Reserves Work At Consistency

FAYETTEVILLE -- Scout team players aren't supposed to look like this.

Six-foot-10. Incredible leaping ability. Deep shooting range.

All junior Charles Thomas can do is rub his eyes at times, left marveling at the diverse talent of freshman Michael Washington.

"You just can't take a possession off against him," Thomas said. "He can do so much. He makes me, Steven Hill and Darian Townes work so hard against him. He catches everything off the rim, and he can get shots you just can't believe he's getting."

"Truth be told, Michael Washington could be a starter for us."

So, Thomas' statement begs, why hasn't Washington found an integral role yet for the Hogs, especially 12 games deep into the season?

One word, Arkansas coach Stan Heath said.


Heath adamantly stated Thursday that the Hogs' reserves, Washington included, needed to improve their consistency.

With just two nonconference games remaining until Arkansas (9-3) opens Southeastern Conference play, Heath is still searching for a deeper, more consistent rotation.

Right now, just six scholarship Razorbacks average at least 17.5 minutes played per game. The other half-dozen range from junior Vincent Hunter's 15.7 to sophomore Cyrus McGowan's 4.0.

But Heath, in recent weeks, has hinted that he'd like to get more minutes from any combination of Hunter, Washington, McGowan, sophomore Sean McCurdy, freshman Stefan Welsh and junior Preston Cranford.

"We have a lot of guys with the ability to go out there and help us in different ways," Heath said. "Stef is a great example. In his mind, his way (of getting more playing time) is to shoot more, to take more shots. And I think he's starting to see that's not necessarily it."

Heath said he realized each of his reserves possessed a unique talent. But that alone won't contribute to more victories, Heath said.

"Playing good defense, making good decisions with the ball, good shot selection," Heath said. "Those are things that keep you out (on the floor)."

In two practices Wednesday, Heath said those players made a strong push toward earning more playing time.

Welsh refrained from throwing up wild shots. Cranford nailed open shots. McCurdy showed restraint with the basketball. McGowan, though slowed by shin splints, competed consistently.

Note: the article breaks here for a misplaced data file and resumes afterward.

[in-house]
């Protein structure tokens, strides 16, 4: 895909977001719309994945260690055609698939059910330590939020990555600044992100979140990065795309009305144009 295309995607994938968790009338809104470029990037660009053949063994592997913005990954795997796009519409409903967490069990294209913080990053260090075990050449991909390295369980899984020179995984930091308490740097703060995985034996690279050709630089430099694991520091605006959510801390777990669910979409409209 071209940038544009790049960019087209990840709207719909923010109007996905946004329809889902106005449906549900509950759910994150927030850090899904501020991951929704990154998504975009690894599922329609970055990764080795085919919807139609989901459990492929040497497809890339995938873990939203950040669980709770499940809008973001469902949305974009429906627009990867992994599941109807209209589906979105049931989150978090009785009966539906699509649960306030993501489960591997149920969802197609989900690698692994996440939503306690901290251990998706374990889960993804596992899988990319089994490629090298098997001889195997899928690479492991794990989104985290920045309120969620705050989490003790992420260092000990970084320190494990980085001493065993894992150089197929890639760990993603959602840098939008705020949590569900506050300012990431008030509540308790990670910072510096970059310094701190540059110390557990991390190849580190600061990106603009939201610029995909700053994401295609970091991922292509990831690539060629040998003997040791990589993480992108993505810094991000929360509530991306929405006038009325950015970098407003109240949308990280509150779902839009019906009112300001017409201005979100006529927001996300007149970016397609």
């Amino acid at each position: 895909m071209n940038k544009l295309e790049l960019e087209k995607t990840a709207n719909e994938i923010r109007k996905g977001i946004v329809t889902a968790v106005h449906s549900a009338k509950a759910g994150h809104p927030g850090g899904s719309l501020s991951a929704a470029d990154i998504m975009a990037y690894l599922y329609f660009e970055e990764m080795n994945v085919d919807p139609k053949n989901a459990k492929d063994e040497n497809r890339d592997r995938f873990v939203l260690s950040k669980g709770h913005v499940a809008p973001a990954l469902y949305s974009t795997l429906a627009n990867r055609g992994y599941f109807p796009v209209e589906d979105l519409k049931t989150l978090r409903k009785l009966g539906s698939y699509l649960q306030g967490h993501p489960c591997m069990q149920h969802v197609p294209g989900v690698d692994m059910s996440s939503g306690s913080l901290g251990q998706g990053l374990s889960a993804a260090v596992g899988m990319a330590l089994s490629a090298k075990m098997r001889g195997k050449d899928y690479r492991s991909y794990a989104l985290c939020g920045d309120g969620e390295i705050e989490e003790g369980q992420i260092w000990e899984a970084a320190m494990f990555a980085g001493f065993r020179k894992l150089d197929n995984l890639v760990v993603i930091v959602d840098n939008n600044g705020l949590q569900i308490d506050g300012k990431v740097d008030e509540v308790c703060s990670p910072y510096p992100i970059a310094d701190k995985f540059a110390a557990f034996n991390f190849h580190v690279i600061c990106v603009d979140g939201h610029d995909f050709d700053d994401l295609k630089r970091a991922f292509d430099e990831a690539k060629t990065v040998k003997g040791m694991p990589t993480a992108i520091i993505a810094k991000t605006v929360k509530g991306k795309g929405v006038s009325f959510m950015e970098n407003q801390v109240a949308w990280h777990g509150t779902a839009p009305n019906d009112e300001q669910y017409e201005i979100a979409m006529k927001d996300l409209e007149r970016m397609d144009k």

Hunter, who averaged 4.5 points per game, fought the urge to take breathers.

"You've just got to just try and maintain the effort through the whole practice and that's tough sometimes," Hunter said.

As for Washington, who averaged 31.6 points, 14.8 rebounds and nine blocked shots per game as a high school senior, the scout team's highlight producer continued to produce.

It is only a matter of time, Heath said, before Washington cracks the rotation. Then again, Heath recalls moments like the somewhat scary one after Wednesday's practice and remembers why Washington has come along slowly.

Remember, Heath said, Washington came into the season in poor shape.

"He's trying to get himself to be intense at this level for a long period of time, and that's hard," Heath said. "He's never had to do that. He left practice on Wednesday with a body cramp. I had never heard of that, but (trainer) Dave (England) says it is legit."

Deep Into The Bench

Arkansas' bench has contributed inconsistently throughout the season. Razorbacks coach Stan Heath has tried repeatedly to find a steady rotation, and none of his reserves have stepped up on a game-by-game basis. Six of Arkansas' scholarship players average less than 17 minutes per game.

Player Games Played Average Minutes

Vincent Hunter 12 15.7

Stefan Welsh 12 12.6

Sean McCurdy 12 11.8

Preston Cranford 6 7.0

Michael Washington 6 5.3

Cyrus McGowan 7 4.0

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